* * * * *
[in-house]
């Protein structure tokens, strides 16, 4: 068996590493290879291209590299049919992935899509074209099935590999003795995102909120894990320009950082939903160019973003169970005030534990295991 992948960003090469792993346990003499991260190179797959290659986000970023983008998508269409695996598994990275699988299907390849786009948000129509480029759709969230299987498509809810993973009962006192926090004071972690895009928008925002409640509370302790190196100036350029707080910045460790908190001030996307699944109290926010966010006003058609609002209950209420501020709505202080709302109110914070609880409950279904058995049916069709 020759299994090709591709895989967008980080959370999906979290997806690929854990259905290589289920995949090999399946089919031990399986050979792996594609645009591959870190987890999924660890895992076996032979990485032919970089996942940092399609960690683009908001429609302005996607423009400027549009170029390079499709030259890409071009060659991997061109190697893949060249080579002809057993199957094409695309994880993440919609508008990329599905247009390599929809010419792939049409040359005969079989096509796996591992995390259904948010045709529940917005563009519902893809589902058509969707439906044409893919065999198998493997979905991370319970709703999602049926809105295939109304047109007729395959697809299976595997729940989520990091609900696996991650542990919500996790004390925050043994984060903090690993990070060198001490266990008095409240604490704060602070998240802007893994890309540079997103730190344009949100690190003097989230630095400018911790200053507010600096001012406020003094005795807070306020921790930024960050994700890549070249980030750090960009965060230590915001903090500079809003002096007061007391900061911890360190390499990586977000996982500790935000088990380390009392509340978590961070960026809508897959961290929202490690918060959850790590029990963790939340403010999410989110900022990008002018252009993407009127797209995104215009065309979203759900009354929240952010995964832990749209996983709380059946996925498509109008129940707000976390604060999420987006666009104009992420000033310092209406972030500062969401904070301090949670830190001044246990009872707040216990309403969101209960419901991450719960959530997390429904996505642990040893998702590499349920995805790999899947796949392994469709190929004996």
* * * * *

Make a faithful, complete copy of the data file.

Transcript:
[in-house]
């Protein structure tokens, strides 16, 4: 068996590493290879291209590299049919992935899509074209099935590999003795995102909120894990320009950082939903160019973003169970005030534990295991 992948960003090469792993346990003499991260190179797959290659986000970023983008998508269409695996598994990275699988299907390849786009948000129509480029759709969230299987498509809810993973009962006192926090004071972690895009928008925002409640509370302790190196100036350029707080910045460790908190001030996307699944109290926010966010006003058609609002209950209420501020709505202080709302109110914070609880409950279904058995049916069709 020759299994090709591709895989967008980080959370999906979290997806690929854990259905290589289920995949090999399946089919031990399986050979792996594609645009591959870190987890999924660890895992076996032979990485032919970089996942940092399609960690683009908001429609302005996607423009400027549009170029390079499709030259890409071009060659991997061109190697893949060249080579002809057993199957094409695309994880993440919609508008990329599905247009390599929809010419792939049409040359005969079989096509796996591992995390259904948010045709529940917005563009519902893809589902058509969707439906044409893919065999198998493997979905991370319970709703999602049926809105295939109304047109007729395959697809299976595997729940989520990091609900696996991650542990919500996790004390925050043994984060903090690993990070060198001490266990008095409240604490704060602070998240802007893994890309540079997103730190344009949100690190003097989230630095400018911790200053507010600096001012406020003094005795807070306020921790930024960050994700890549070249980030750090960009965060230590915001903090500079809003002096007061007391900061911890360190390499990586977000996982500790935000088990380390009392509340978590961070960026809508897959961290929202490690918060959850790590029990963790939340403010999410989110900022990008002018252009993407009127797209995104215009065309979203759900009354929240952010995964832990749209996983709380059946996925498509109008129940707000976390604060999420987006666009104009992420000033310092209406972030500062969401904070301090949670830190001044246990009872707040216990309403969101209960419901991450719960959530997390429904996505642990040893998702590499349920995805790999899947796949392994469709190929004996």